"Right now our primary focus should be taking the opportunity to listen carefully and deeply to the many victims who are now finally getting the chance to be heard," James Schamus, the filmmaker and former head of Focus Features, says of the recent slew of sexual abuse allegations on the part of Harvey Weinstein.
"But," Schamus continues, "soon, very soon, we need to move past our fascination and horror at the pathologies of this particular predator, and ask, just how is it possible that, for example, a corporate Human Resources department could, for three decades, in essence preside over a factory of abuse?"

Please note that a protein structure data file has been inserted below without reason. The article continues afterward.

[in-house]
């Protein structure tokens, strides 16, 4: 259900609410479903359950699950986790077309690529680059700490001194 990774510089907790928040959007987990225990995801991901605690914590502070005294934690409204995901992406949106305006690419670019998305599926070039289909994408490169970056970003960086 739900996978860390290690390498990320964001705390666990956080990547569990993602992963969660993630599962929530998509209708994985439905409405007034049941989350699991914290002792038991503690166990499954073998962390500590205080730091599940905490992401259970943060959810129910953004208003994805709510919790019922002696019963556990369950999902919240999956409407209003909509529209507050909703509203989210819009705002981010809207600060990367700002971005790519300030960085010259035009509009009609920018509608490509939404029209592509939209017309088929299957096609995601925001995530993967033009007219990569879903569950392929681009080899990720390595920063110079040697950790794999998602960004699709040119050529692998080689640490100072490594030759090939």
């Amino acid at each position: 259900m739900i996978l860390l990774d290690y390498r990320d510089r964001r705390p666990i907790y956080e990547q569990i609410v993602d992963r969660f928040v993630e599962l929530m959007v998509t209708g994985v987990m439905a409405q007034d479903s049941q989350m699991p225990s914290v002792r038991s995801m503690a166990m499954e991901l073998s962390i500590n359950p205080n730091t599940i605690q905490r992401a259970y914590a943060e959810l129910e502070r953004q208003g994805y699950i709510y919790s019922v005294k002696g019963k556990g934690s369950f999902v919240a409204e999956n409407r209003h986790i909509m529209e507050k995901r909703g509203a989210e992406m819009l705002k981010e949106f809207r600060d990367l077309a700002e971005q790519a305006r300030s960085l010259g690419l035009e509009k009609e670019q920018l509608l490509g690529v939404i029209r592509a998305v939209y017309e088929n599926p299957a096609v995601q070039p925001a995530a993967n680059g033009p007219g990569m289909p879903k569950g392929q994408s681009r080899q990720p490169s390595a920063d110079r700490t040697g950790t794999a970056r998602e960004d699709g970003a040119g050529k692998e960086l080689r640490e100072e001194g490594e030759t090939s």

Schamus, like Weinstein, has been a fixture on New York's indie film scene for decades. He and David Linde, a former Miramax executive, ran Good Machine, a production and distribution company, before launching Focus in 2002. Focus, like Weinstein's Miramax and later The Weinstein Co., distributed and occasionally produced independent and specialty films like The Pianist and Lost in Translation.
Linde left to become co-chair of Universal in 2006, while Schamus remained with the company into 2013, a tenure during which he personally received Oscar nominations as a producer (Brokeback Mountain) as well as a writer and songwriter (Crouching Tiger, Hidden Dragon).
Clearly stunned by the magnitude of offenses allegedly committed by his longtime crosstown rival, Schamus, 58, concludes with a stern warning: "This is the story of one predator and his many victims; but it is also a story about an overwhelming systemic enabling, and until that story is fully told we will fall far short of stopping future depredations on a similar scale."